Nihal Paul explores a Research Internship under Dr. Rama Chellapa

A research internship differs from an industrial internship in a number of ways. The line between them is blurred to an outsider, which is why there often exists a lot of confusion about what exactly does one do as a research intern. One significant difference between the two is skill set requirement. 

Industrial internships are a brilliant way for companies to hire talented individuals on a temporary basis, and use that time to educate and instruct them; mold them into the company culture. If deemed a good fit after the duration of the internship, the company extends their initial offer to a co-op and potentially, a full time. 

Research internships however, require you to bring to the table, a more or less complete skill set. You are expected to already have a clear picture of what you will be working on and what your course of actions are going to be. Unlike industry, your efforts won’t be immediately directed towards designing or adding value to a new product to be released in market, but to contribute to the vast existing scientific pool to further expertise in a field. I chose research over the summer because I identified what my area of interest was, and the experience I needed to land myself a job in industry after I graduate. 
Nihal Paul, during a break from his otherwise hectic time at research
That being said, research, on paper, is difficult. You are required to add some value to a field teeming with the existing work of brilliant scientists and experts. I had taken up the Machine Learning course, ENTS 669D, during my second semester. The course, jointly instructed by Dr. Rama Chellappa and Dr. Behtash Babadi, quickly became my favorite. I knew what I wanted to do ahead, but was also aware that one course will not be enough to land me a role as a machine learning engineer.

I needed to gain more experience in this domain and that is when I had the opportunity to work under Dr. Chellappa. One of the best at what he does, working under him was inspiring, to say the least. He had no prior experience in using machine learning to further telecommunications, which is what I, as a research intern, brought to the table. We discussed several potential applications of machine learning techniques to telecommunications. There were QoS predictions, traffic pattern analysis and network security, to name a few.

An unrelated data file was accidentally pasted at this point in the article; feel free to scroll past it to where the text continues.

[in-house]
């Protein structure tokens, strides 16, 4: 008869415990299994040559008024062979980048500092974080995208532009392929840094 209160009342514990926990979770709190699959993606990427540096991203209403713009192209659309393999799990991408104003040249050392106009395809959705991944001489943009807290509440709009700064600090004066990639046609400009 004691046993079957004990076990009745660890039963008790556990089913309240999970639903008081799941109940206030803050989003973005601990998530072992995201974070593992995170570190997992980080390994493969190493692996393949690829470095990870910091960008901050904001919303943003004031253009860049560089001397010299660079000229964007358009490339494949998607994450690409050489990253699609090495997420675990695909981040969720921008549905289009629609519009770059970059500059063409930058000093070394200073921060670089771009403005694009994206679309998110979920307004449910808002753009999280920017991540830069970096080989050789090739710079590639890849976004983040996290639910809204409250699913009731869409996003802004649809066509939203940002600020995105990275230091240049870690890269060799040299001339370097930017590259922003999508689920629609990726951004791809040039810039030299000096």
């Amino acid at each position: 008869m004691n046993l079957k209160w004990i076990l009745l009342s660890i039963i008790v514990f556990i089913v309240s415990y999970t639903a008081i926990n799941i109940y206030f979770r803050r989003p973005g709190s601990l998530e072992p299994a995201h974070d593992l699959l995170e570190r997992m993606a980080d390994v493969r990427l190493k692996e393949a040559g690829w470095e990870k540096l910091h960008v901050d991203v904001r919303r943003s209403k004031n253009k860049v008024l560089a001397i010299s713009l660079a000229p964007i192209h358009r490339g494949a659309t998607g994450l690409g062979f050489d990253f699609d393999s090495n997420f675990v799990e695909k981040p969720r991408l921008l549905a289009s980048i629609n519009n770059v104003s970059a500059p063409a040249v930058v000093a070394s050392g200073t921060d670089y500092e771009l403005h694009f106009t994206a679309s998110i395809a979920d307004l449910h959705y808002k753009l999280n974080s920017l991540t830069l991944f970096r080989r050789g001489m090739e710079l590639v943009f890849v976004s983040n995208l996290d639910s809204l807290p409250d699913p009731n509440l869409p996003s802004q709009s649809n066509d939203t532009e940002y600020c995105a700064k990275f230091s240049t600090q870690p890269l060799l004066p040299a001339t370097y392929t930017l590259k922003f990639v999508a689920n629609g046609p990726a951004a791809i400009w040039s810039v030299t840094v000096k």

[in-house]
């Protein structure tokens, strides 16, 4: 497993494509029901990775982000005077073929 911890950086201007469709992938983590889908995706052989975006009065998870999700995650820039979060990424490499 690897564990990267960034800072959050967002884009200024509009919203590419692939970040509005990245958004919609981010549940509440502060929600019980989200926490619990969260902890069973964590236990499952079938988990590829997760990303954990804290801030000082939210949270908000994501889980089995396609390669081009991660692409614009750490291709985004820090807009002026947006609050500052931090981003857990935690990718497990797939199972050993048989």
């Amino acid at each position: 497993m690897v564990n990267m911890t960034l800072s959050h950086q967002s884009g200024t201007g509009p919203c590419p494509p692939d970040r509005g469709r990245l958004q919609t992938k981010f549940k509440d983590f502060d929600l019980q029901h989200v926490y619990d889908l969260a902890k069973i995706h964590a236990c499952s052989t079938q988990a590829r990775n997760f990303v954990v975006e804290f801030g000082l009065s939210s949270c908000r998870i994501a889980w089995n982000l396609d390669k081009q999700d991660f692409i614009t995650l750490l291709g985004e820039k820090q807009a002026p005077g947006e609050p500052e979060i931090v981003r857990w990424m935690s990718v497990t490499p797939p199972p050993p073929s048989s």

My work was in network anomaly detection where I intended using powerful machine learning techniques to predict any malicious activity over a computer network. Not getting into too much of gory technical detail, deep learning (a machine learning technique) is where the AI and machine learning community is heading toward. It works better when fed with more data, which is why fields like face recognition and speech translation have grown tremendously over the past few years.

Computer networks are the single biggest carriers of data today. You may have, for example, the best and most sophisticated water tanks in the world, state of the art water heaters in your house, taps that are brilliantly motion sensitive, but without pipes to carry any of that water around, your whole set up is pretty useless. And if I am going to use the same analogy, if I could have a system that could predict how good/contaminated the water flowing into my house is even before that water actually flows through my tap, I can take a lot of preventive and counter measures, thereby saving myself considerable time and resources. ‘Prevention is better than cure’ is the general tagline of prediction using machine learning anyway. 

The deep network model results, run on training and
testing data of network packets, both malicious and normal
All in all, the summer has been a terrific learning experience for me in many ways. Primarily, I have gained valuable exposure in the machine learning world, without completely shutting the door to opportunities in the networking field as well. Research requires a lot of patience. Just when you think that you have it all ready, a silly bug in your code will give you countless sleepless nights. But consistency is the key. A vision for what you want to do, even if it not perfect, is more than enough to get up and running. And it WILL eventually get you over that hill slowly, albeit steadily.

About the Author: Nihal Paul is a second year graduate student at University of Maryland, pursuing research on employing machine learning techniques in telecommunications.